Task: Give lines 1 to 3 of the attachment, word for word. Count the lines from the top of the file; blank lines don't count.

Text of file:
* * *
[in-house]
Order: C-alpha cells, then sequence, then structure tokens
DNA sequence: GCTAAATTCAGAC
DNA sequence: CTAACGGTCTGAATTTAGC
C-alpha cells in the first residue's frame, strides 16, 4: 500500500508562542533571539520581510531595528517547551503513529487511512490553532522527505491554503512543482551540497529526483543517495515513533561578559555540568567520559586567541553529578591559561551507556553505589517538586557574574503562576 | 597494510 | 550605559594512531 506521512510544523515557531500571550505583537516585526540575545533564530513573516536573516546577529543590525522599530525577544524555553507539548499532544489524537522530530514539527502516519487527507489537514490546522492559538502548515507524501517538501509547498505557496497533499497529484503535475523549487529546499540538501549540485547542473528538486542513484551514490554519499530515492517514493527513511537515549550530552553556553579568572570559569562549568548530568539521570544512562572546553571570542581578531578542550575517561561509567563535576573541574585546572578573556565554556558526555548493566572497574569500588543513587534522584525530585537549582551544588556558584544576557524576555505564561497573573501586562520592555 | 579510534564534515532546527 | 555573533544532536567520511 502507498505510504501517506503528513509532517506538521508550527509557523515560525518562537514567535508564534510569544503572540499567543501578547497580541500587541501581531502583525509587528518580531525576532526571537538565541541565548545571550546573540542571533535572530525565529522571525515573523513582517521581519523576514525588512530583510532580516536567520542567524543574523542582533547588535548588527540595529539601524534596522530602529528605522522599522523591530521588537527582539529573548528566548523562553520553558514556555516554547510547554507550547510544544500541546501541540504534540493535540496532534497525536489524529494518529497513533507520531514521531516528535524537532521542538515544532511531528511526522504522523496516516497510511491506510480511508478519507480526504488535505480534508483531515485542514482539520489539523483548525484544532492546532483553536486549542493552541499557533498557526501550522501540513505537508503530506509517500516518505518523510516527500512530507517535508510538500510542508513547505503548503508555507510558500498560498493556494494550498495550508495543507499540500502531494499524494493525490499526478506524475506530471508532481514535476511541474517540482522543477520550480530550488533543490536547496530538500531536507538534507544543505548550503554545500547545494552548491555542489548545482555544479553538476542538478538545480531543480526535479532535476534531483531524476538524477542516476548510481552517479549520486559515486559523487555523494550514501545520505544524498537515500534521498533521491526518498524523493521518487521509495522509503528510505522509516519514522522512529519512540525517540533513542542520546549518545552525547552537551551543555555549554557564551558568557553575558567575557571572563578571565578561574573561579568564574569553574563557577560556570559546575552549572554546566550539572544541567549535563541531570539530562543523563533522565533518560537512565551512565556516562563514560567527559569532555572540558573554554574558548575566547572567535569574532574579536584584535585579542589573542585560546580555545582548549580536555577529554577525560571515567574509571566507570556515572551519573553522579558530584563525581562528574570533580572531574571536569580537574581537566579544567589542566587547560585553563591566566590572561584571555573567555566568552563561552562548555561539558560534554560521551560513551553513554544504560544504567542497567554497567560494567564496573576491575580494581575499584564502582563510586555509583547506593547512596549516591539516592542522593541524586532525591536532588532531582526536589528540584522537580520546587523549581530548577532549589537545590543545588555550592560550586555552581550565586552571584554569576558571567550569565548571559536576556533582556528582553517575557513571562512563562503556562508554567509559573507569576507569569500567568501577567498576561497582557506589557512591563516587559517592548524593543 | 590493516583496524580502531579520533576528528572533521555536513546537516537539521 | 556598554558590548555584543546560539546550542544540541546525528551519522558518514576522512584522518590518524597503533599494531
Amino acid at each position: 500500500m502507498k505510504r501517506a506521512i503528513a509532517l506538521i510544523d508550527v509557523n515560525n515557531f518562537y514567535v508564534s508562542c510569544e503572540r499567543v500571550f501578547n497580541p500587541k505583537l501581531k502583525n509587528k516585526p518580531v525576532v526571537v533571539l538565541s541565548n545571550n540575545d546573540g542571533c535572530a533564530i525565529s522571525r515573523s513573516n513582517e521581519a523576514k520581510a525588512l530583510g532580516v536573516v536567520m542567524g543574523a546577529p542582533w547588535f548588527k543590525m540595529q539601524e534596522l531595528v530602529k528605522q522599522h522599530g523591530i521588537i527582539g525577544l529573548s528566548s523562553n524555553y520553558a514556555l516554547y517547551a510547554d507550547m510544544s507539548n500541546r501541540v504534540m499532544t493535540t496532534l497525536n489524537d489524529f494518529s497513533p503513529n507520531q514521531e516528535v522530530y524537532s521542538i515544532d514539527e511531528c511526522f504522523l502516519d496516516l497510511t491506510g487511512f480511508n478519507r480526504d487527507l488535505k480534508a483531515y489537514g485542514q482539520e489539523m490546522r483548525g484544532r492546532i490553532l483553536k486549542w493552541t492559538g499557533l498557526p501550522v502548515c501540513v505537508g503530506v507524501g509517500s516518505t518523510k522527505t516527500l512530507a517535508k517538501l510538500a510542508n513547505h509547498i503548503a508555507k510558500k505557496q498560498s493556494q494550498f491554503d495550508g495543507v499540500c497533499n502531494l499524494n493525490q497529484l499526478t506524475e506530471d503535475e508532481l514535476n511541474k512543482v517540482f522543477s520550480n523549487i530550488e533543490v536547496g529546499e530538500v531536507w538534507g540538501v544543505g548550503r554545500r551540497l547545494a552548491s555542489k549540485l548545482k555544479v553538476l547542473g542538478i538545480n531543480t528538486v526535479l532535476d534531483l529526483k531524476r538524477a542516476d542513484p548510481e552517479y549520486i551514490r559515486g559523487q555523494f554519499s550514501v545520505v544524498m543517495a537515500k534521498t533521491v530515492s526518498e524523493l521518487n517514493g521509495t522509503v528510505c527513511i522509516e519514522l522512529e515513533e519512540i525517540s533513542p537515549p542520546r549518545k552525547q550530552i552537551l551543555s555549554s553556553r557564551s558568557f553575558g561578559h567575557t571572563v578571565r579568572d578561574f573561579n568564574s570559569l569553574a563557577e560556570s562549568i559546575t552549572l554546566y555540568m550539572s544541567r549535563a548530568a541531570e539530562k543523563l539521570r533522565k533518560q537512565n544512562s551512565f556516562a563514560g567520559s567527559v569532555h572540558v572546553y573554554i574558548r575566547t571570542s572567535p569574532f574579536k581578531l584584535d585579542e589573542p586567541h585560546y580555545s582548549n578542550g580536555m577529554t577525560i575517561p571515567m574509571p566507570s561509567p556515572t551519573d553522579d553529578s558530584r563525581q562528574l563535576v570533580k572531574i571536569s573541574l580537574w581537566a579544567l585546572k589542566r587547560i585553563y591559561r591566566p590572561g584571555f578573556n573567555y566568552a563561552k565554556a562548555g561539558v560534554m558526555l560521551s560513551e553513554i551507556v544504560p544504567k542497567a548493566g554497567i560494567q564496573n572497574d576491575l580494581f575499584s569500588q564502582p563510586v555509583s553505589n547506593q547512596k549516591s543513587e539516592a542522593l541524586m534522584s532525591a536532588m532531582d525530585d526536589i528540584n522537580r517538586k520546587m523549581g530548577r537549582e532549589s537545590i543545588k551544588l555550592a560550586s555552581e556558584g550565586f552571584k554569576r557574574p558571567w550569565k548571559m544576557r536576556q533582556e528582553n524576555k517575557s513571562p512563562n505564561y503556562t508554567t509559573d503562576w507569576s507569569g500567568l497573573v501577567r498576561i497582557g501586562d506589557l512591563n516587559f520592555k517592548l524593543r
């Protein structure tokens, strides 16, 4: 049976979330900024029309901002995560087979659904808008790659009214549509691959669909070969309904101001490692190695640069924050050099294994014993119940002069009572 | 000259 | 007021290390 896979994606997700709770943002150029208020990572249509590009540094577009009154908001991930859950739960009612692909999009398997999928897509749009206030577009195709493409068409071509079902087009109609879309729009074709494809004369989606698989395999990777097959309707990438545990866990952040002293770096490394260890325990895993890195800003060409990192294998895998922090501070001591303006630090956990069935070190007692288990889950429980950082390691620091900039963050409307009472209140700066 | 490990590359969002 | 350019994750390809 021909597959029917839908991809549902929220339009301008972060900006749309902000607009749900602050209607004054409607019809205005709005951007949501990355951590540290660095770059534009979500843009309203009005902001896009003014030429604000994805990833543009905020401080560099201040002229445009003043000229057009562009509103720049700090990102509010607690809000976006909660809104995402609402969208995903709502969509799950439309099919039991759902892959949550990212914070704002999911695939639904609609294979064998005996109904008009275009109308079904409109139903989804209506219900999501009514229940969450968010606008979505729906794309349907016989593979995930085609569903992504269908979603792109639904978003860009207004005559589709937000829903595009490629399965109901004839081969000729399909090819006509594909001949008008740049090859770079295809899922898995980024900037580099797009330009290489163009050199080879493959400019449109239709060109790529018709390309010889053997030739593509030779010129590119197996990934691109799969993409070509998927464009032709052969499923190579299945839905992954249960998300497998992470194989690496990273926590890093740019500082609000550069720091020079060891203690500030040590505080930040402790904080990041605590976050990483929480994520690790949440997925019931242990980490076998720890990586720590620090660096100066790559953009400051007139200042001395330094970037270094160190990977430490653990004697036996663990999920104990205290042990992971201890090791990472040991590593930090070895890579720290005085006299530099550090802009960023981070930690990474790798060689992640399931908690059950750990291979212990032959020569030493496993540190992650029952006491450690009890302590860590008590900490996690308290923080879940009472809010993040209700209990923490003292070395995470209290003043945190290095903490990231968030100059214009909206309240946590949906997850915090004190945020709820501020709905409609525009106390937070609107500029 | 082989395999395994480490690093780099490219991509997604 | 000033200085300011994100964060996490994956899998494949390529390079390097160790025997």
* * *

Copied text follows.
[in-house]
Order: C-alpha cells, then sequence, then structure tokens
DNA sequence: GCTAAATTCAGAC